A well-known standard for publishing for low vision readers has been incorporation of large print, clear fonts, and bold lettering. Now a small study has shown that bold lettering may not be as important as previously thought. A team of researchers reported in December 2018 to the newsfeed of Science Direct that increasing boldness of letters did not increase reading speed by a small group of visually impaired subjects.
At first, this seems to defy common sense. The rule of the “3 Bs” (Bigger, Brighter, and Bolder) has long been a widely-accepted practice in every medium of accessible print. Dropping the third B, however, might be a positive step for publishers, since the cost of space and ink could be significantly reduced. To test the results, here is a short sentence printed first in standard font, then in bold:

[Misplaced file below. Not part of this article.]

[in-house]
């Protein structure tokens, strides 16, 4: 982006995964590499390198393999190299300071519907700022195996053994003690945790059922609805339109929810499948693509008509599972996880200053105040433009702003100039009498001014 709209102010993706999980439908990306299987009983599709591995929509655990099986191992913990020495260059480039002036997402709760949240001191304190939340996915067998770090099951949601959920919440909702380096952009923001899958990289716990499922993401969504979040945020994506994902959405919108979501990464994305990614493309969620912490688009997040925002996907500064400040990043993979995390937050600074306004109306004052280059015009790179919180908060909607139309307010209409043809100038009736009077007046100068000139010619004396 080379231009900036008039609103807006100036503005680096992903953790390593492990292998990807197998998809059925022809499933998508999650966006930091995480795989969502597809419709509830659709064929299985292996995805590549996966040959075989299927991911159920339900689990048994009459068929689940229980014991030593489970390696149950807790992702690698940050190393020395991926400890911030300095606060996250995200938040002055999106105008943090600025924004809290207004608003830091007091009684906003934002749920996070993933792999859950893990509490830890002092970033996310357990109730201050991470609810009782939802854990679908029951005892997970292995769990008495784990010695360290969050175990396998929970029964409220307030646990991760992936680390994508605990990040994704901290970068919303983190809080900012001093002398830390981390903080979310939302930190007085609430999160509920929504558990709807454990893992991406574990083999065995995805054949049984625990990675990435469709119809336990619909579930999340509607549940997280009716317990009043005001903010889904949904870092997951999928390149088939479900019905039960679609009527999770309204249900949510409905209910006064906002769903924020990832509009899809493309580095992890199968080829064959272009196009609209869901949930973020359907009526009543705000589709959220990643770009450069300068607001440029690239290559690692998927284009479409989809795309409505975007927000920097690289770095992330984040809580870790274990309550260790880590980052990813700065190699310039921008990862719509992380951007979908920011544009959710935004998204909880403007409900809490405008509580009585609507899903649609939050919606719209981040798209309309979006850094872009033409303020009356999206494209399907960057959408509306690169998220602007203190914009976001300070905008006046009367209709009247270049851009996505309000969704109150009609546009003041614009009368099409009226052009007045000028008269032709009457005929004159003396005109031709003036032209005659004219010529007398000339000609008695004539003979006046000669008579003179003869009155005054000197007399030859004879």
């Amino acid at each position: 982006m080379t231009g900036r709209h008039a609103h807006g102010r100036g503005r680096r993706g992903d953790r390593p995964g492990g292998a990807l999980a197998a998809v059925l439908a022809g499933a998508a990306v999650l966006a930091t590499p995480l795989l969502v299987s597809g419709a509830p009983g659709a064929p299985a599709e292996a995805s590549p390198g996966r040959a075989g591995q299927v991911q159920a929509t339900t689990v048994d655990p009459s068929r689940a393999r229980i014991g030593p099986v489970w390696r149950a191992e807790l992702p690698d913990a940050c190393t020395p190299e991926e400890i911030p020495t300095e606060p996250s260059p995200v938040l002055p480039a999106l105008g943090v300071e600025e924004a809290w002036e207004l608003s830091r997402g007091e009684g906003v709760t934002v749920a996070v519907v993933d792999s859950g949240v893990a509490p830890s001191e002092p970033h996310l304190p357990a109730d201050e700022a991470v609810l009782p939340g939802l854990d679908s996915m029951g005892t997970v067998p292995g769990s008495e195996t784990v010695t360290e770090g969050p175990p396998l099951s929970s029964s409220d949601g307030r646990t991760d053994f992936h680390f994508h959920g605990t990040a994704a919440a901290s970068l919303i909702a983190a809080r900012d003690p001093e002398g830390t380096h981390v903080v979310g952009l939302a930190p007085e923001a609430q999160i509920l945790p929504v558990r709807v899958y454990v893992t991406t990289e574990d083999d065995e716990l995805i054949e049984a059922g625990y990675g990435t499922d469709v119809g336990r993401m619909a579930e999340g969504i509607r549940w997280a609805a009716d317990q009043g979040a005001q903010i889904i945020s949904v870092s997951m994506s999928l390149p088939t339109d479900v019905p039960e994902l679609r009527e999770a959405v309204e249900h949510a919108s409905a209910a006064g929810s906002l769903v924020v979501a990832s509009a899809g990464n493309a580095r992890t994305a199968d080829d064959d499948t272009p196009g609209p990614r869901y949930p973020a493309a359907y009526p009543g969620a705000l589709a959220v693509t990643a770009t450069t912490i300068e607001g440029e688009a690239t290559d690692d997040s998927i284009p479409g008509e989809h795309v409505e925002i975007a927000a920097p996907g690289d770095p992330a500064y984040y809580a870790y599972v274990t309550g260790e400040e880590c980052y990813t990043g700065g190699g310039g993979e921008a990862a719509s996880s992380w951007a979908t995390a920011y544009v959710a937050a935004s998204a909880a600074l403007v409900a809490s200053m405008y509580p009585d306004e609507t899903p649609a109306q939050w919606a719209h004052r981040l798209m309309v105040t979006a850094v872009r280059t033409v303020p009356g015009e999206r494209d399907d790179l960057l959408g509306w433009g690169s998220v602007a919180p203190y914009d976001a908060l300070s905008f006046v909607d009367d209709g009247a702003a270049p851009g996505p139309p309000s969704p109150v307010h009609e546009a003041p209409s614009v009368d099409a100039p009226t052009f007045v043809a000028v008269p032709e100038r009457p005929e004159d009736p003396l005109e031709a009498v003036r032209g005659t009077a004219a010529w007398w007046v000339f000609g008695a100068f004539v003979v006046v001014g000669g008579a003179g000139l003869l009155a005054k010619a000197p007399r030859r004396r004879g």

1. This is a comparison of standard and bold font.
2. This is a comparison of standard and bold font.
According to the researchers, readability of line 2 should be equal to line 1. More study is needed to confirm these findings, but it will be interesting to follow any developments that result. Read the abstract for details of the study methods and results.
Chung STL, Bernard JB. Bolder print does not increase reading speed in people with central vision loss. Vision Research. December 11, 2018. [Epub ahead of print].